Hive: biomimesis, interactive art, and the honeybee

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Rockerbie, Phillip Thomas
University of Lethbridge. Faculty of Fine Arts
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Lethbridge, Alta. : Universtiy of Lethbridge, Department of New Media
The pressing need for sustainable design solutions in the face of numerous environmental concerns has led to increased awareness of the importance in acknowledging and respecting older and present day sentient beings, as we can learn much from their anatomy and behaviours. An understanding of the need to explore the complex characteristics which enabled different species to flourish has led designers to turn to biomimesis––borrowing from nature largely for human benifit––as a way to create more sustainable human environment. Biomimesis’s advantages can be reciprocal between human and non-human, but is not always the case. While my paper doesn’t explicitly try to solve sustainability issues using biomimesis, it does discuss how mimicking organisms can create new types of art and design. Artists can use biomimesis to further investigate nature and produce works offering new perspectives that we are not readily accustomed to and challenge or question our human landscape.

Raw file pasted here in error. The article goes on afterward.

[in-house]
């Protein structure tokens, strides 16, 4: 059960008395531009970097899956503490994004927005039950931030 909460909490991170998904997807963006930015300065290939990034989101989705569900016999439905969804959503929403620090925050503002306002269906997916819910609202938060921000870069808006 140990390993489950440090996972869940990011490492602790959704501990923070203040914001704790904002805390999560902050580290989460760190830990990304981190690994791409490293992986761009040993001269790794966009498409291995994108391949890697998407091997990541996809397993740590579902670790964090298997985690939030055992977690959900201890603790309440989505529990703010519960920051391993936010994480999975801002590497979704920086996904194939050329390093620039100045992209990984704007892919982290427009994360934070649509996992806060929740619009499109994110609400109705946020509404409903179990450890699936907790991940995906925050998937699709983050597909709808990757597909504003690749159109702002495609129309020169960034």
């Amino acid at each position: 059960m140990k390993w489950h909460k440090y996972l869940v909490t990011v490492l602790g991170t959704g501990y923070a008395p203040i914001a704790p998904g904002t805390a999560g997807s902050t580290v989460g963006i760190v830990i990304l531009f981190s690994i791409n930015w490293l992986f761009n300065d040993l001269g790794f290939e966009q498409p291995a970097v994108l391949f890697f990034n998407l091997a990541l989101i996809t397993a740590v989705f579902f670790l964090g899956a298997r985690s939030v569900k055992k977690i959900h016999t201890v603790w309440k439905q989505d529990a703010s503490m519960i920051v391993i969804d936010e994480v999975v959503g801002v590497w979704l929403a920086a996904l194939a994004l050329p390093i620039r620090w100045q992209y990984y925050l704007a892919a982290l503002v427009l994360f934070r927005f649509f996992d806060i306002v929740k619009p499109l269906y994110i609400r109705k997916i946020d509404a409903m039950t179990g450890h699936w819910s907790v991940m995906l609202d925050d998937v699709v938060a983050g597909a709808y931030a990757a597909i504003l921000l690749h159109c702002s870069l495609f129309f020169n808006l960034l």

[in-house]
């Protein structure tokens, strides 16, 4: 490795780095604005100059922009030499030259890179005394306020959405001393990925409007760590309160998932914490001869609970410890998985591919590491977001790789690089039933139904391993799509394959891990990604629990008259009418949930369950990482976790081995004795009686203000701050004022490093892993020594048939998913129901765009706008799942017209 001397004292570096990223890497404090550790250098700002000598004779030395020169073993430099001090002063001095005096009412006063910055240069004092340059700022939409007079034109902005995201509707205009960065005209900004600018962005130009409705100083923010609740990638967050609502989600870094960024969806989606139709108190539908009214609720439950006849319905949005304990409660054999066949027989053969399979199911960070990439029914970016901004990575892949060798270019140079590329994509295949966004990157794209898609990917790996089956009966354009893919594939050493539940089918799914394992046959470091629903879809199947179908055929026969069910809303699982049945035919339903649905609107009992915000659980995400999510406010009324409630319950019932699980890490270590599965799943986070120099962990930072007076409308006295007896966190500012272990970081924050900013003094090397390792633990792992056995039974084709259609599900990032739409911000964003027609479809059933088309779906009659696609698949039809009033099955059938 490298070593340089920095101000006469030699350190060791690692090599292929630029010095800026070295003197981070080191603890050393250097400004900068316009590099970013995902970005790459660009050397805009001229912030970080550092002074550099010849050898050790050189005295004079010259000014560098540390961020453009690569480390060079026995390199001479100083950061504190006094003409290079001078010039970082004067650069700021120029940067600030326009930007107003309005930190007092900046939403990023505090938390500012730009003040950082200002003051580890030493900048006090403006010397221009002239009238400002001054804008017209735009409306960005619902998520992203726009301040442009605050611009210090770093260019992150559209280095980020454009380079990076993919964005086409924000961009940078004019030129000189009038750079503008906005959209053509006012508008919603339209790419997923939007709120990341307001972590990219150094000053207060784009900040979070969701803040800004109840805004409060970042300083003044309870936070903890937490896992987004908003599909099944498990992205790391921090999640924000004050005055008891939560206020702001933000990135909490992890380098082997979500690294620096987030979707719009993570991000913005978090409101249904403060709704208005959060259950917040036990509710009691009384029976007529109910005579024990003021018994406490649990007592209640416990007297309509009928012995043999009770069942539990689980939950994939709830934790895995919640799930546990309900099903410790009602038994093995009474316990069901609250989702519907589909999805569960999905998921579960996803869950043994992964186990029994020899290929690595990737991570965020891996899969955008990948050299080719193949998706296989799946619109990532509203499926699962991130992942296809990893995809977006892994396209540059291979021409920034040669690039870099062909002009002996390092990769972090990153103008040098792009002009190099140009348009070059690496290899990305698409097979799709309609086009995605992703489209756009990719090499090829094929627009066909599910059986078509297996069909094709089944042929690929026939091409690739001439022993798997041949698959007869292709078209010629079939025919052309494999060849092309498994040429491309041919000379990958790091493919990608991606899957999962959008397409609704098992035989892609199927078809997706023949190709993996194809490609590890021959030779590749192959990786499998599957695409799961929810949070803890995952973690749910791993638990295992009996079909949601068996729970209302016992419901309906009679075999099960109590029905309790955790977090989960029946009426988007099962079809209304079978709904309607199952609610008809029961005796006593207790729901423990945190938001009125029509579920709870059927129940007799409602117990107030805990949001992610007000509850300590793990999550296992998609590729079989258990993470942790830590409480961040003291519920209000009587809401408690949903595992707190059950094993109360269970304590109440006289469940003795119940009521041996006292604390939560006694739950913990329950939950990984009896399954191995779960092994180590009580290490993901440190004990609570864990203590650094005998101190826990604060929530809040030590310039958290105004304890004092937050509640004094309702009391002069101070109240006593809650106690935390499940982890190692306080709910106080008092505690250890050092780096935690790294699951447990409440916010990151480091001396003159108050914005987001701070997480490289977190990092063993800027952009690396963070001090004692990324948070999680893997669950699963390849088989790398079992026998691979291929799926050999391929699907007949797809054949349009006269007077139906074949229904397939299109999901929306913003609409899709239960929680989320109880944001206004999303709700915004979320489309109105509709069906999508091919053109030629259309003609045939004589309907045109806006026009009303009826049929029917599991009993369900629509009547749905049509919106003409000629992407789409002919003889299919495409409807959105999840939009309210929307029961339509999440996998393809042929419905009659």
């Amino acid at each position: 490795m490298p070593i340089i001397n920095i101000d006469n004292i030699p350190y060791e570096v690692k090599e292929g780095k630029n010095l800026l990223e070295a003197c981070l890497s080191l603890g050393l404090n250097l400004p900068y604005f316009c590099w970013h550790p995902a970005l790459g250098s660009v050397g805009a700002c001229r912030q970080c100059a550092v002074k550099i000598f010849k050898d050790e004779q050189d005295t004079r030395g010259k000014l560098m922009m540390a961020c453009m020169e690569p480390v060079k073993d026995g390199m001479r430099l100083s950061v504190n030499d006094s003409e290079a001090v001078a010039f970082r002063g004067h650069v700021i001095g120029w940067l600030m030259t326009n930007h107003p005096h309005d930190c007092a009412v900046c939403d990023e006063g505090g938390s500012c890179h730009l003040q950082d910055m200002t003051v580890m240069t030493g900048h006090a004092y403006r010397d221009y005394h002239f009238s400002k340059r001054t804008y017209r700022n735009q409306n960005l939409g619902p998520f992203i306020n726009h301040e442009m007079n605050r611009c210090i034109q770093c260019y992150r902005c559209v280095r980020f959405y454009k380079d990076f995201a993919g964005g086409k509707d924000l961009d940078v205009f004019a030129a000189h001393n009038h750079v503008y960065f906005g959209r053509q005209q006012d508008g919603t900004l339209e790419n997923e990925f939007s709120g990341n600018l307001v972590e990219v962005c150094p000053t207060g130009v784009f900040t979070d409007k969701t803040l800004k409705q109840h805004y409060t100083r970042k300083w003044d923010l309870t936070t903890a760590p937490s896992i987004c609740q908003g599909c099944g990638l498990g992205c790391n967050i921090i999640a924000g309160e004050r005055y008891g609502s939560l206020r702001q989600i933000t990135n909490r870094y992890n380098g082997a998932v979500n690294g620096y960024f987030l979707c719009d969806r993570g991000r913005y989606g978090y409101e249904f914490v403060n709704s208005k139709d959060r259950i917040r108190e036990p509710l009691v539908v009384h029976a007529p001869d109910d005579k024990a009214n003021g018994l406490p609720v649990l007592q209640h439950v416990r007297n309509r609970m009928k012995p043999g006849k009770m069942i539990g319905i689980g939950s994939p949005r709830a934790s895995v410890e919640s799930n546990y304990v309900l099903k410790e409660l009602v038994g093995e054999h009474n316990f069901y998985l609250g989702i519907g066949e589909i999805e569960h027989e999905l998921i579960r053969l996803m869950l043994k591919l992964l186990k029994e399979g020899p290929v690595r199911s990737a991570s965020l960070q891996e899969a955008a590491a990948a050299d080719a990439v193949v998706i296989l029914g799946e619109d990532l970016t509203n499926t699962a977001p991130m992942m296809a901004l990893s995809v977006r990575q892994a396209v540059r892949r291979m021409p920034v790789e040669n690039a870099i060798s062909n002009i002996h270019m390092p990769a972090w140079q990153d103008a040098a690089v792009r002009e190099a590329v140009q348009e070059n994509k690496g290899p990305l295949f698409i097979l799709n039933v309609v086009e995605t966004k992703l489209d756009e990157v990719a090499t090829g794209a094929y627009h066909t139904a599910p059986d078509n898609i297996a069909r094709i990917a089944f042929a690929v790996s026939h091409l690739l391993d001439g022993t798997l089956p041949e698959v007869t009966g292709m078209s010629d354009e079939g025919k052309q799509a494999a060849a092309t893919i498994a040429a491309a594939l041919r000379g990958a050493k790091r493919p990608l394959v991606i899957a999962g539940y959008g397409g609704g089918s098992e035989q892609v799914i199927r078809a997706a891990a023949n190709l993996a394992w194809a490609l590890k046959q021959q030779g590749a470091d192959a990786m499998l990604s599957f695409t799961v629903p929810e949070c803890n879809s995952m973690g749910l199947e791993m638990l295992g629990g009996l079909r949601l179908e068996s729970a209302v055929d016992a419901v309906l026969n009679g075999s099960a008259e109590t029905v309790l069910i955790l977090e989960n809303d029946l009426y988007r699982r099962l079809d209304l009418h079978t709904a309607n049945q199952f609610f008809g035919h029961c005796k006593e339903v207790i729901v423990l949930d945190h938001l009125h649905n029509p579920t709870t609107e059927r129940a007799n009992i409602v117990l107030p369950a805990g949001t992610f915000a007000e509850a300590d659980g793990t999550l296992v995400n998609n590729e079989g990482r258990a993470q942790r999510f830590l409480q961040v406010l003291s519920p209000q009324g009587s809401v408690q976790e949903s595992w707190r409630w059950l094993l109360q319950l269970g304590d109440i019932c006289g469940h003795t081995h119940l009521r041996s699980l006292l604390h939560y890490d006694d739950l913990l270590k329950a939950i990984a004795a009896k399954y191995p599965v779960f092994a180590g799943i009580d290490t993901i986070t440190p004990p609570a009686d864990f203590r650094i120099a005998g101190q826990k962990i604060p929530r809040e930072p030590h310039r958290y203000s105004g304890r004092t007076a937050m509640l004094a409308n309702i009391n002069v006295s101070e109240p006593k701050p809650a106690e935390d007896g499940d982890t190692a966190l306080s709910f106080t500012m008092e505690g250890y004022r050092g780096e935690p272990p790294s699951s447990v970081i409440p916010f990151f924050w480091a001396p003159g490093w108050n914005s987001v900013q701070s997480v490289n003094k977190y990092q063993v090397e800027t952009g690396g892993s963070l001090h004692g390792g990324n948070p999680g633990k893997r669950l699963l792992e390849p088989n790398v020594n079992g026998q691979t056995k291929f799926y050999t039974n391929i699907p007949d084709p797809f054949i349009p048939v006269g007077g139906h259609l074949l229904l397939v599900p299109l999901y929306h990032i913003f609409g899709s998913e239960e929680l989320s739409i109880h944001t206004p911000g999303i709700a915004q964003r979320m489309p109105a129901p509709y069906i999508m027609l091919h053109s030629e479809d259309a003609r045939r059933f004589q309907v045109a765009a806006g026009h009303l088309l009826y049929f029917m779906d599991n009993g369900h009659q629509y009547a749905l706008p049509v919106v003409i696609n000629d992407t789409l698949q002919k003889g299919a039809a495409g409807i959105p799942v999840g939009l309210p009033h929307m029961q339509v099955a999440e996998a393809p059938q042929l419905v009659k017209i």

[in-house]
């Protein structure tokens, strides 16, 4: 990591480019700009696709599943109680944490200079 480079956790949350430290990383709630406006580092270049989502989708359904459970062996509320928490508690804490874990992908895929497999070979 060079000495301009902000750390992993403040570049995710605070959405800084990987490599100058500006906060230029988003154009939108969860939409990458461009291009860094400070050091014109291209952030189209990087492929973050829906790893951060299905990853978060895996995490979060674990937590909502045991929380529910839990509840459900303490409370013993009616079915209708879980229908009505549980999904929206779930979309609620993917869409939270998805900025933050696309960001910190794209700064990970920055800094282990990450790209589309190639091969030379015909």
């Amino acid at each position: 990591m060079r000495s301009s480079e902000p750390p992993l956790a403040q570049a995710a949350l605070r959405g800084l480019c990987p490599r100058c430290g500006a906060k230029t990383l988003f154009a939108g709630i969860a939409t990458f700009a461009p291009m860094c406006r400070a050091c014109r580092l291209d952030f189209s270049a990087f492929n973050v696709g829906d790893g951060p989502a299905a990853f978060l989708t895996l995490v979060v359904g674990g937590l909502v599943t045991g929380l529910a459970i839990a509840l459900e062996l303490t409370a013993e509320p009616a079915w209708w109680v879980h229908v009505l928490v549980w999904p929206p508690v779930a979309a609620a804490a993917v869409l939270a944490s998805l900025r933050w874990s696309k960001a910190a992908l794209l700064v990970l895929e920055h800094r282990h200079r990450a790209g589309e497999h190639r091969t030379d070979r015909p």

Mimesis in art , Nature in art , Honeybee in art , Honeycombs , Beehives , Interactive art , Nature (Aesthetics) , Composition (Art) , biomimesis , honeybee anatomy , honeybee behaviours , honeycomb structure in art , nature in design , nature in interactive art , Dissertations, Academic